Technology, by its very nature, is subject to constant change — so it’s not surprising that the IT market is once again undergoing a fundamental shift. As interconnect services, cloud providers, the Internet of Things (IoT), edge applications and SaaS offerings continue to flourish, the advantages of remaining in a traditional data center topology are dwindling. This evolutionary conversion is prompting enterprise IT to abandon the incumbent approach of data center infrastructure management (DCIM) and move away from overseeing all functions from a centralized facility. In its place, a new thought process has emerged: distributed digital infrastructure management (DDIM).
Distributed digital infrastructure management will provide the tools to monitor and manage any asset or process, anywhere, at any time.
The DDIM approach addresses the needs of the hybrid IT environment, which many consider to be the IT of the future. In fact, Gartner predicts that by 2025, 80 percent of enterprises will have shut down their traditional data center, versus 10 percent that have already done so today.
With the focus no longer inside the data center, enterprises are turning their attention outward, specifically to the three primary elements of hybrid IT: cloud computing (such as hyperscale data centers), distributed IT (consisting of network closets, edge computing and IoT), and on-premise IT (corporate and multi-tenant data centers).
As the backbone of IT transforms, so do power requirements. The power infrastructure deployed in edge applications demands specific requirements. To begin with, automation is key; organizations must be able to seamlessly monitor and manage environmental hazards and rely on automatically initiated policy-based actions on power events. Security is another critical factor, with Cybersecurity becoming a critical decision factor. Make sure that your UPS network connection is cyber-secured to avoid potentially destructive hacks. Physical security is also to be considered, with power distribution units (PDUs) that feature outlets with retention systems. Another need is reduced latency, which can be enabled at the UPS level with Gigabit Ethernet communication cards. Finally, modern IT environments increasingly require solutions that can be deployed with a set-it-and-forget-it mentality, such as lithium-Ion UPS batteries, which have the ability to operate for up to eight years with no human intervention.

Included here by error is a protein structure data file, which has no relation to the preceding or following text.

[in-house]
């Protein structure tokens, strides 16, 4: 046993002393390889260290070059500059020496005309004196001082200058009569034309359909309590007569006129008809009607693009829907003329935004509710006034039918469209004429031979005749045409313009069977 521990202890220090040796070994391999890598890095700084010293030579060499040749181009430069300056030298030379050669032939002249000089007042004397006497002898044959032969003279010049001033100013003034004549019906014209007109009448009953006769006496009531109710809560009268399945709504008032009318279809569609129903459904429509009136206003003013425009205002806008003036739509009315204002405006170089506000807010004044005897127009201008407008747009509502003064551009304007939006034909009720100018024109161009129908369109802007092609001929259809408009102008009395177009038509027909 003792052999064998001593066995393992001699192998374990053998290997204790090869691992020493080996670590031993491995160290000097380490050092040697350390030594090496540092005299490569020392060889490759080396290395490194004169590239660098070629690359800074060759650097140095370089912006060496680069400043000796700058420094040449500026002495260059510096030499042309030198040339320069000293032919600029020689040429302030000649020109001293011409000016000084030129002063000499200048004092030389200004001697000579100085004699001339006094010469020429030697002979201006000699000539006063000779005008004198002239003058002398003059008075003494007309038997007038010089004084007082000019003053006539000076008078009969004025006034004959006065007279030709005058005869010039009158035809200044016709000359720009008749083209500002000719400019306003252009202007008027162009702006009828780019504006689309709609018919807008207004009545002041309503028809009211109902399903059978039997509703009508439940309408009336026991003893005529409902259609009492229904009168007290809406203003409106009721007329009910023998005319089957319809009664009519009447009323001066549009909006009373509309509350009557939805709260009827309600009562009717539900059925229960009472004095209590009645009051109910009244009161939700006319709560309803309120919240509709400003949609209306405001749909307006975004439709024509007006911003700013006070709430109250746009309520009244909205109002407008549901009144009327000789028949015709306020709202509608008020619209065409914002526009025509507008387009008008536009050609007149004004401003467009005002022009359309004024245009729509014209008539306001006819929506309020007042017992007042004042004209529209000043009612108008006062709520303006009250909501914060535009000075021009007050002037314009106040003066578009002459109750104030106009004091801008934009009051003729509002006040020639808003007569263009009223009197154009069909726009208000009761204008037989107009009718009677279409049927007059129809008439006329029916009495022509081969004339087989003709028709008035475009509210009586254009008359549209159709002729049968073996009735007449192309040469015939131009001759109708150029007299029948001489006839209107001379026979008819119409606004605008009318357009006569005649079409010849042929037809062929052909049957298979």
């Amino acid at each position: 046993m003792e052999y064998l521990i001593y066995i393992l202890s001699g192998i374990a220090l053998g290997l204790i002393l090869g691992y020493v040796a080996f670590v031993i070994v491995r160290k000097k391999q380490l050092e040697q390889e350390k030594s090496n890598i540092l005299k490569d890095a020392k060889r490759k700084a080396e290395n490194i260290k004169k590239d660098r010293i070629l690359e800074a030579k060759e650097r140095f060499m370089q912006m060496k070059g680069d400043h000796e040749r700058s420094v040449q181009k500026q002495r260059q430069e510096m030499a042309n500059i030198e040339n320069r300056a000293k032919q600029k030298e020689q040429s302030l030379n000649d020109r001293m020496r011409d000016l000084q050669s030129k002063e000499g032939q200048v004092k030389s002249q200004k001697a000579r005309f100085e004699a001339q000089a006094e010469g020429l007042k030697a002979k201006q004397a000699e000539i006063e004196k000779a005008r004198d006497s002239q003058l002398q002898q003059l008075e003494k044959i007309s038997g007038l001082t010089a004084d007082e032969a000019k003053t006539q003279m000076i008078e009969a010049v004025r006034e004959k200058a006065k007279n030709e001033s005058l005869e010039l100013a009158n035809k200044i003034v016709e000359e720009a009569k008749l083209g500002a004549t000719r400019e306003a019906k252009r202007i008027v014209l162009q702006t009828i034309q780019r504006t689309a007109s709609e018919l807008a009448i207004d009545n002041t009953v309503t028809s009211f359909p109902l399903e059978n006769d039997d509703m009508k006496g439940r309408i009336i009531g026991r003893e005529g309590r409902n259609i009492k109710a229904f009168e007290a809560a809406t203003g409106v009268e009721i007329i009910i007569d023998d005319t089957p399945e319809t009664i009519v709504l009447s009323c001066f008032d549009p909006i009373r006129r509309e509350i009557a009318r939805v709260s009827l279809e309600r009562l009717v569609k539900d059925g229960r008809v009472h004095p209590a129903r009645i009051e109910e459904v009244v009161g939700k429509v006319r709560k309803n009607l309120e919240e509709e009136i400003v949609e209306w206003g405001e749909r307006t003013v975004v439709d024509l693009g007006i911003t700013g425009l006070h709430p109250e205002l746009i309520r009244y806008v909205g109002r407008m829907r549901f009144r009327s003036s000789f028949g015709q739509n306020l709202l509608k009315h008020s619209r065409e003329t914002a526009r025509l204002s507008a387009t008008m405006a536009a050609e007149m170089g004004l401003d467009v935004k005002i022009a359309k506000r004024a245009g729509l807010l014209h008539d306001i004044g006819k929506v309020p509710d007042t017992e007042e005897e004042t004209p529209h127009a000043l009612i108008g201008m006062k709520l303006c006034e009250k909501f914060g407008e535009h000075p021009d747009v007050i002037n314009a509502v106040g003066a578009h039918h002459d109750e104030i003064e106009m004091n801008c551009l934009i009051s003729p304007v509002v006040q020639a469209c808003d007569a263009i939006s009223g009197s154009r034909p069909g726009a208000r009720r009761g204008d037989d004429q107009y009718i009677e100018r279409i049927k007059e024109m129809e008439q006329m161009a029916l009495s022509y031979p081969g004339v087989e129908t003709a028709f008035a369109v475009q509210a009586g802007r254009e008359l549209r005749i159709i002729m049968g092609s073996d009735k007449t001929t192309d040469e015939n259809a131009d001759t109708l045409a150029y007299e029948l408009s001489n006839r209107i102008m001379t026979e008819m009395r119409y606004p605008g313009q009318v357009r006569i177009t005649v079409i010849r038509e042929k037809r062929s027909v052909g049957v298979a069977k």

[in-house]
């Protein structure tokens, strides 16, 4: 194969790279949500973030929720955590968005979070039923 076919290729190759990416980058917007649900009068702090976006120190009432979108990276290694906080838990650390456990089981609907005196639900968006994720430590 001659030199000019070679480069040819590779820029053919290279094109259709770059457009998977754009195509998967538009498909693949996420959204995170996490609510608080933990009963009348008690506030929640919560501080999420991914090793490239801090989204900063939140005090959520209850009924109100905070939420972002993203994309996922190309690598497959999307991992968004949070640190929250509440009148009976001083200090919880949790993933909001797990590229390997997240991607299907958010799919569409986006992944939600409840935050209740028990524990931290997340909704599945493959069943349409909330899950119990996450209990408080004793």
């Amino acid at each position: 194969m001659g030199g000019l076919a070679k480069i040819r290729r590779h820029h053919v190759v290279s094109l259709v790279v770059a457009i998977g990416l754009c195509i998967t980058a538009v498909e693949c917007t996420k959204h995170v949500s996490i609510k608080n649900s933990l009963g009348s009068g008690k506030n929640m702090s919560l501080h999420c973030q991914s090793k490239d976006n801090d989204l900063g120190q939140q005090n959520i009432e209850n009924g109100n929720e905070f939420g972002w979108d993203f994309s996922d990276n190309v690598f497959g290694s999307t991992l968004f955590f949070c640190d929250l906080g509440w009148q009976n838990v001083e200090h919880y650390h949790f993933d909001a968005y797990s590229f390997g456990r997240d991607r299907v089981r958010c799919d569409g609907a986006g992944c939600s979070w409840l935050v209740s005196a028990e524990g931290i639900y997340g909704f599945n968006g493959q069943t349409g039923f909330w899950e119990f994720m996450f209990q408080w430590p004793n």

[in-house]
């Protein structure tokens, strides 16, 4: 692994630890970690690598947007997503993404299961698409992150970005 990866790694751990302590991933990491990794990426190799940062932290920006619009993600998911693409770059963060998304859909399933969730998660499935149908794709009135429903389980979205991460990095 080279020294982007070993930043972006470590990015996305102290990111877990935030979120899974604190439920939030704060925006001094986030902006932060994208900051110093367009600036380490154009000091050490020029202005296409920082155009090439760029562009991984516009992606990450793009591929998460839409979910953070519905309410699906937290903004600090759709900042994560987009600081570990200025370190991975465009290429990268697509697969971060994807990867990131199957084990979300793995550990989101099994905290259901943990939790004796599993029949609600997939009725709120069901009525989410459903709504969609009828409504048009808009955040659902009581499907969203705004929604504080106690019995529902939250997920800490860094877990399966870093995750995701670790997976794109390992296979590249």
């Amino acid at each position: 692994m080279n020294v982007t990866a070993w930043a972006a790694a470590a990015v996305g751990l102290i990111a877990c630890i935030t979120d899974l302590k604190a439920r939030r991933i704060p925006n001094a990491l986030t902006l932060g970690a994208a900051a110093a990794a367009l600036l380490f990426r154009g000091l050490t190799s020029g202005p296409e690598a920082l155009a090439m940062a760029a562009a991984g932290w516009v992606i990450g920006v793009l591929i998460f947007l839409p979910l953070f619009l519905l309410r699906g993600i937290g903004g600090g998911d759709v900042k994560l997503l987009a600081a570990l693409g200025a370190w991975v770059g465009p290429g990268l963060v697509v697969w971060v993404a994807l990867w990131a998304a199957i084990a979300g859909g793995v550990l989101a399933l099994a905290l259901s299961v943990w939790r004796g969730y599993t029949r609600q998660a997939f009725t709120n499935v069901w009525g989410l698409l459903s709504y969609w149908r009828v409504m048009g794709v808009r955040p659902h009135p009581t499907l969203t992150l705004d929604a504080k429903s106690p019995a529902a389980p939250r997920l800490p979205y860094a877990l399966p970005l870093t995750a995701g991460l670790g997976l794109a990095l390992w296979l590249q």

Despite the ever-changing technology landscape, Eaton remains ahead of the curve, with multiple solutions already available to address the needs of DDIM. For instance, our comprehensive offering of rack enclosures, PDUs and rackmount UPSs is ideal for the edge environment. In addition, Eaton’s VCOM intuitive power management software provides business intelligence by monitoring both IT and facilities power infrastructure, featuring capabilities designed to reduce data center operational expenses, improve system and application reliability, and mitigate risk through data analysis. Eaton also offers lithium Ion-battery-powered UPSs, which afford the hands-off approach that is especially valuable for edge applications such as retail, hospitality, healthcare and factory floors. Finally, ever-escalating concerns about cybersecurity are addressed in Eaton’s new Gigabit Network Card (Network-M2), the first in the industry to include the UL 2900-2-2 listing for cybersecurity.
As technology leaders seek ways to create an agile, flexible infrastructure that is responsive to new business initiatives, Gartner recommends that they leverage partner ecosystems, as well as integrate diverse platform choices into a unified solution that will allow market advances to be deployed quickly and easily. Eaton stands ready to help meet these new challenges, offering the products, services and support IT professionals will need to succeed in this ever-changing technological landscape.
As an integral part of modern technology, the power category is an everchanging — and yet absolutely vital — part of your organization. In an effort to help you stay apprised of both the latest innovations and the issues most likely to impact your business and uptime, Eaton’s own vice president and general manager of the Distributed Power Quality business, Hervé Tardy, will be delving into pertinent topics in a monthly blog.